University of Illinois Extension

Minor Bulbs

Most gardeners will busy themselves in the fall preparing for spring color by thinking about spring flowering bulbs, but what about adding unusual flowers and different colors to the garden by using what are often referred to as minor or miscellaneous bulbs.

“The minor bulbs comprise a whole group of bulbs that are often overlooked or at least not planted in great quantities, but can prove valuable from the standpoint of offering early color, unusual flowers, and the ability to be long-lived in the garden through naturalization or perennialization,” said Greg Stack, U of I horticulturist.

“Many of these bulbs naturalize or perennialize well, which means that if given a good location and left undisturbed, they just get better with each passing year.”
Before deciding what minor bulbs to plant, it is important to look at bulb basics, he noted.

“Heavy soils, either wet or dry, are not conducive to successful bulb gardening,” Stack said. “It is worth the effort and expense to prepare the soil BEFORE planting bulbs. Work in large amounts of compost and spade it into the soil a minimum of 12 inches. It does no good to add amendments to the soil if it is above the level of the bulb’s base where all the root action is located.”

Drainage is important for 99 percent of all bulbs, he added. “If you expect to see bulbs last for more than one season, good drainage is very critical, especially during the dormant season,” said Stack. “That translates to the summer for spring-flowering bulbs and the winter for summer-flowering bulbs.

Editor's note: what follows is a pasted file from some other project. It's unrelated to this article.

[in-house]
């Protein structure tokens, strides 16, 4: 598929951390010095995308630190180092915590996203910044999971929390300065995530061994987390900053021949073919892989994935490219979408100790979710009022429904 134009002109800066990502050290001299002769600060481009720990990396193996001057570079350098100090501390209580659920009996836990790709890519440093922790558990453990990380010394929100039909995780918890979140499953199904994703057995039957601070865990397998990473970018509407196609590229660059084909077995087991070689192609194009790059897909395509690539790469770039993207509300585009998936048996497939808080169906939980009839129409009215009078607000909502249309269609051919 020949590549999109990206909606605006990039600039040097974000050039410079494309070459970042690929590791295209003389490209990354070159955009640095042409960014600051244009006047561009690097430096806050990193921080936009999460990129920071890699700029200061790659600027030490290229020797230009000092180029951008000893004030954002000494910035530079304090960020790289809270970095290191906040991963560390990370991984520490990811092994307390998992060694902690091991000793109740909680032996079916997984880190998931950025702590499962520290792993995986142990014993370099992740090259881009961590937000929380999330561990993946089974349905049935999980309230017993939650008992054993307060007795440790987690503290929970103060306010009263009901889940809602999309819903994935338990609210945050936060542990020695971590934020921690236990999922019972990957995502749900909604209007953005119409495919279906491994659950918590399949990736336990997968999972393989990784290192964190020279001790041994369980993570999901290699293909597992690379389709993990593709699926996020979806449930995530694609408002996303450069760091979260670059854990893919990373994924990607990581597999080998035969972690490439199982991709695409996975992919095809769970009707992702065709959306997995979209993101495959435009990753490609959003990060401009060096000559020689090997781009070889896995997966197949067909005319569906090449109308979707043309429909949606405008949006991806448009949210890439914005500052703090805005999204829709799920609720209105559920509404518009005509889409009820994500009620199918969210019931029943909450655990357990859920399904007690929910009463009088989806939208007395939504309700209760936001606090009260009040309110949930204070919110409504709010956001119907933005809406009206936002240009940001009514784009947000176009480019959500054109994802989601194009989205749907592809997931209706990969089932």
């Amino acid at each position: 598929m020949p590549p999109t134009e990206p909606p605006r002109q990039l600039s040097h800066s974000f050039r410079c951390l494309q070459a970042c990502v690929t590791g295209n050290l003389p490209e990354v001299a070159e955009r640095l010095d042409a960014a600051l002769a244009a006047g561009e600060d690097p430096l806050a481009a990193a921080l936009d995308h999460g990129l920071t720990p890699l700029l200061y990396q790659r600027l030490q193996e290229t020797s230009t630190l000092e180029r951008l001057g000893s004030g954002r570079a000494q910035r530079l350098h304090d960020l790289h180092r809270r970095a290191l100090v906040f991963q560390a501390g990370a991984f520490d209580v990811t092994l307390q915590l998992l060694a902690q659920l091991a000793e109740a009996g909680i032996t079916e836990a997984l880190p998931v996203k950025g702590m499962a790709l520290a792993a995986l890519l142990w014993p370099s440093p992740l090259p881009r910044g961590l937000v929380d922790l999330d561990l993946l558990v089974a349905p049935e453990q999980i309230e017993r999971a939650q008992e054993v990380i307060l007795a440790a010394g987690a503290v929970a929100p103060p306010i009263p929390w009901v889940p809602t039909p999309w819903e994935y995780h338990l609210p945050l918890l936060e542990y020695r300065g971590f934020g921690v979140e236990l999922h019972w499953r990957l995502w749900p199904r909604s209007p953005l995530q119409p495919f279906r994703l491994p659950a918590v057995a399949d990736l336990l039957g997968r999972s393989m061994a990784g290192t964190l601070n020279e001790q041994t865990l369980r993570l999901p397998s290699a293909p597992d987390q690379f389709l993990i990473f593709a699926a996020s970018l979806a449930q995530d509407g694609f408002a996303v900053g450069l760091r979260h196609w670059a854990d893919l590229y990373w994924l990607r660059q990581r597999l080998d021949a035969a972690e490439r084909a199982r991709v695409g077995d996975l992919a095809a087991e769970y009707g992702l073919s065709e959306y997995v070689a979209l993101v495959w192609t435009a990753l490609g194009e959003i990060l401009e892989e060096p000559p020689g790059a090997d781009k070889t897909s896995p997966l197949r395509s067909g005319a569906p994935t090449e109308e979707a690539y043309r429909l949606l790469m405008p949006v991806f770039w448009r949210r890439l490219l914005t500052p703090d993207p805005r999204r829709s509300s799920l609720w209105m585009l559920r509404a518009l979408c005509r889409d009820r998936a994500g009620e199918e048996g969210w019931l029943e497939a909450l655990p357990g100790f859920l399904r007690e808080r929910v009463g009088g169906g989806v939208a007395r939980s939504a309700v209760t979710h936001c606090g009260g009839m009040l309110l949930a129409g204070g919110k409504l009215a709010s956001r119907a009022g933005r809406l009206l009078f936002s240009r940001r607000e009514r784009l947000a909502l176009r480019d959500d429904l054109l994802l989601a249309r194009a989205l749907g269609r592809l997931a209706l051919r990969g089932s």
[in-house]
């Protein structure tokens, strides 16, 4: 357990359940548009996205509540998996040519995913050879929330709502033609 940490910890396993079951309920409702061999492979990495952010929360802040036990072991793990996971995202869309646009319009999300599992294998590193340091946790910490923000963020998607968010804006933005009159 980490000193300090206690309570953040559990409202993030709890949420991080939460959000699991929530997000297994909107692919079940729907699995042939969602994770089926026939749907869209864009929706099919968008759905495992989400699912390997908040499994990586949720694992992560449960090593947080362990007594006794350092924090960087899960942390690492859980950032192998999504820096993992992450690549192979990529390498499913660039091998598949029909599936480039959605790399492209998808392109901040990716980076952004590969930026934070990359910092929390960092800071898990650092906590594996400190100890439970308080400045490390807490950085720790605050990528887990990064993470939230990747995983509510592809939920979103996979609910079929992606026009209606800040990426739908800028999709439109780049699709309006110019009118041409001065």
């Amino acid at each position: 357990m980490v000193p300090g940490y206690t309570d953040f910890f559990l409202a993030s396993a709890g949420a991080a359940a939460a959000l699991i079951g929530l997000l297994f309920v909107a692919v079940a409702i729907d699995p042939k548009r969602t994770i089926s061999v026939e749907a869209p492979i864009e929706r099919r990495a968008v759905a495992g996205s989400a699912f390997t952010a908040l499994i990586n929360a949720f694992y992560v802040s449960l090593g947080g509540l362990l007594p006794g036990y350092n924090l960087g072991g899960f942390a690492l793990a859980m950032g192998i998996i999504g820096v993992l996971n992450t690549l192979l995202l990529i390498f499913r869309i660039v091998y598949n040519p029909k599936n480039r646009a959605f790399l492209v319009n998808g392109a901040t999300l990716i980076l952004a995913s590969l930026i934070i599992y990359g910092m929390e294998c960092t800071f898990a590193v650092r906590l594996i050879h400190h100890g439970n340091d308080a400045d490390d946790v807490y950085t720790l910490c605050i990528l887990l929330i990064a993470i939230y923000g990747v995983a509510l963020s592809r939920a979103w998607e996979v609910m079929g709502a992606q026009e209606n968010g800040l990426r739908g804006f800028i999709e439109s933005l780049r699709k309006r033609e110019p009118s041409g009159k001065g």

“Tulips that are great perennializers include the Species, Greigii, and Fosteriana types. But even their useful garden life is cut short if they are planted underneath annuals that get regular watering during the summer.”

For some of the lesser-planted bulbs, gauging planting depth can be helpful. Plant all bulbs three times their height deep. That means look at the bulb’s height in inches and multiply by three. That will give you the proper depth and planting distance apart.

Those that want to venture from the ordinary or add a bit of difference to the garden might want to consider spring-flowering minor bulbs.

“Well-supplied garden centers often carry a selection of minor bulbs,” said Stack. “If you can’t find them locally, there are several excellent mail order bulb suppliers that can get you started and satisfy your taste for the unusual.”

Stack said that the alliums or “flowering onions” are unique, exotic, and loads of fun. They can extend the bloom period well into June with flowers up to six inches in diameter.

“Flowers often have the look of your favorite star-burst firework at the annual Fourth of July display,” he said. “One of the better ones for naturalizing is Drumstick Allium--Allium sphaerocephalon. It has dark, crimson-purple, egg-shaped flowers that grow up to 24 inches tall. The low-growing foliage is often best hidden by other low growing perennials and allows the flowers to appear magically suspended above the garden.

“All alliums prefer well-prepared, well-drained soil in a sunny location. The flowers are excellent fresh-cut or can be dried.”